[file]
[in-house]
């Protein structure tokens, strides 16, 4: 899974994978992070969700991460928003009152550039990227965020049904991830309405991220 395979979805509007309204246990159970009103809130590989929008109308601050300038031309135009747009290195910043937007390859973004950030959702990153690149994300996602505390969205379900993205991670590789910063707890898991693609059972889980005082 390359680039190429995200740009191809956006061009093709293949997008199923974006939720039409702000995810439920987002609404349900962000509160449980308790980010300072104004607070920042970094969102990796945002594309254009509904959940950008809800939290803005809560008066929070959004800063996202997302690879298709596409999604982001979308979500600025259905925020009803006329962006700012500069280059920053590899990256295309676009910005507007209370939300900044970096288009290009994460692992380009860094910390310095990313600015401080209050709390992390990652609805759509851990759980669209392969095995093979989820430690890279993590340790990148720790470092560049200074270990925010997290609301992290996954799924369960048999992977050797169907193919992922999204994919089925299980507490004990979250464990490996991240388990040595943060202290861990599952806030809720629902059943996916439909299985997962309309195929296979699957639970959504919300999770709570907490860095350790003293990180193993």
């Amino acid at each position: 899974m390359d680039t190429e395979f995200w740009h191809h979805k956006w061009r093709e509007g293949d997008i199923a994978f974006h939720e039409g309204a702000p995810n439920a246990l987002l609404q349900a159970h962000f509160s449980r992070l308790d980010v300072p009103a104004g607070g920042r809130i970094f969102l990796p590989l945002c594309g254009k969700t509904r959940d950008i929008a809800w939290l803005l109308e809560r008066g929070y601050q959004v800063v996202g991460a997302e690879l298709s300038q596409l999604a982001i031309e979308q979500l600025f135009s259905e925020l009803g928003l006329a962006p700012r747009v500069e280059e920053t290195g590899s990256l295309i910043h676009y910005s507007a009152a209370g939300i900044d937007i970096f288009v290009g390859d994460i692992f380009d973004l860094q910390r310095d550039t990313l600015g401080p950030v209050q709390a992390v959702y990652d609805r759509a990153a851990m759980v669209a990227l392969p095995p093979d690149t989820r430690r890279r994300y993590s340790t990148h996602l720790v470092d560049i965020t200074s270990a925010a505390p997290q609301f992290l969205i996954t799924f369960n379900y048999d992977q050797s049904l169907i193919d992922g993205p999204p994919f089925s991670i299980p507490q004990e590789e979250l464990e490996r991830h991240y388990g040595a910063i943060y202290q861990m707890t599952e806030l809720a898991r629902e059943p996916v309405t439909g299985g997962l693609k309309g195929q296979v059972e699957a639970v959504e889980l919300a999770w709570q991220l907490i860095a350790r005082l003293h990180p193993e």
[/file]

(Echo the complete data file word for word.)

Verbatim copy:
[in-house]
């Protein structure tokens, strides 16, 4: 899974994978992070969700991460928003009152550039990227965020049904991830309405991220 395979979805509007309204246990159970009103809130590989929008109308601050300038031309135009747009290195910043937007390859973004950030959702990153690149994300996602505390969205379900993205991670590789910063707890898991693609059972889980005082 390359680039190429995200740009191809956006061009093709293949997008199923974006939720039409702000995810439920987002609404349900962000509160449980308790980010300072104004607070920042970094969102990796945002594309254009509904959940950008809800939290803005809560008066929070959004800063996202997302690879298709596409999604982001979308979500600025259905925020009803006329962006700012500069280059920053590899990256295309676009910005507007209370939300900044970096288009290009994460692992380009860094910390310095990313600015401080209050709390992390990652609805759509851990759980669209392969095995093979989820430690890279993590340790990148720790470092560049200074270990925010997290609301992290996954799924369960048999992977050797169907193919992922999204994919089925299980507490004990979250464990490996991240388990040595943060202290861990599952806030809720629902059943996916439909299985997962309309195929296979699957639970959504919300999770709570907490860095350790003293990180193993």
């Amino acid at each position: 899974m390359d680039t190429e395979f995200w740009h191809h979805k956006w061009r093709e509007g293949d997008i199923a994978f974006h939720e039409g309204a702000p995810n439920a246990l987002l609404q349900a159970h962000f509160s449980r992070l308790d980010v300072p009103a104004g607070g920042r809130i970094f969102l990796p590989l945002c594309g254009k969700t509904r959940d950008i929008a809800w939290l803005l109308e809560r008066g929070y601050q959004v800063v996202g991460a997302e690879l298709s300038q596409l999604a982001i031309e979308q979500l600025f135009s259905e925020l009803g928003l006329a962006p700012r747009v500069e280059e920053t290195g590899s990256l295309i910043h676009y910005s507007a009152a209370g939300i900044d937007i970096f288009v290009g390859d994460i692992f380009d973004l860094q910390r310095d550039t990313l600015g401080p950030v209050q709390a992390v959702y990652d609805r759509a990153a851990m759980v669209a990227l392969p095995p093979d690149t989820r430690r890279r994300y993590s340790t990148h996602l720790v470092d560049i965020t200074s270990a925010a505390p997290q609301f992290l969205i996954t799924f369960n379900y048999d992977q050797s049904l169907i193919d992922g993205p999204p994919f089925s991670i299980p507490q004990e590789e979250l464990e490996r991830h991240y388990g040595a910063i943060y202290q861990m707890t599952e806030l809720a898991r629902e059943p996916v309405t439909g299985g997962l693609k309309g195929q296979v059972e699957a639970v959504e889980l919300a999770w709570q991220l907490i860095a350790r005082l003293h990180p193993e």